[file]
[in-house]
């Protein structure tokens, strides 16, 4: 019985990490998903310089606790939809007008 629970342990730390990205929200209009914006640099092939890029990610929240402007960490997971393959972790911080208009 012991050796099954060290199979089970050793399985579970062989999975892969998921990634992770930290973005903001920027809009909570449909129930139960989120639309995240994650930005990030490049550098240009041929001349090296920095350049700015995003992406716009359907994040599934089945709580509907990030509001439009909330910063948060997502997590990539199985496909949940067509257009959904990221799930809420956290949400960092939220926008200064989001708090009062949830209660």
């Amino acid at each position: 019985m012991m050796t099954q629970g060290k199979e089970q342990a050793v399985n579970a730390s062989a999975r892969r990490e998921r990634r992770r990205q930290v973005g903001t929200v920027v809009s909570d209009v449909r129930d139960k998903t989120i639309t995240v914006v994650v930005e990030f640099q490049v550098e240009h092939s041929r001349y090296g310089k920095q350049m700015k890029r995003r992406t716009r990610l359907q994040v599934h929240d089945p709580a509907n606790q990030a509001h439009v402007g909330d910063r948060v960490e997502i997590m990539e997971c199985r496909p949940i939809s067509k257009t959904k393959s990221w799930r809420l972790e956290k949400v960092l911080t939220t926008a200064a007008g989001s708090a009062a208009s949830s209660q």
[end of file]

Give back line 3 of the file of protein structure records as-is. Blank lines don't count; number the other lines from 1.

């Amino acid at each position: 019985m012991m050796t099954q629970g060290k199979e089970q342990a050793v399985n579970a730390s062989a999975r892969r990490e998921r990634r992770r990205q930290v973005g903001t929200v920027v809009s909570d209009v449909r129930d139960k998903t989120i639309t995240v914006v994650v930005e990030f640099q490049v550098e240009h092939s041929r001349y090296g310089k920095q350049m700015k890029r995003r992406t716009r990610l359907q994040v599934h929240d089945p709580a509907n606790q990030a509001h439009v402007g909330d910063r948060v960490e997502i997590m990539e997971c199985r496909p949940i939809s067509k257009t959904k393959s990221w799930r809420l972790e956290k949400v960092l911080t939220t926008a200064a007008g989001s708090a009062a208009s949830s209660q």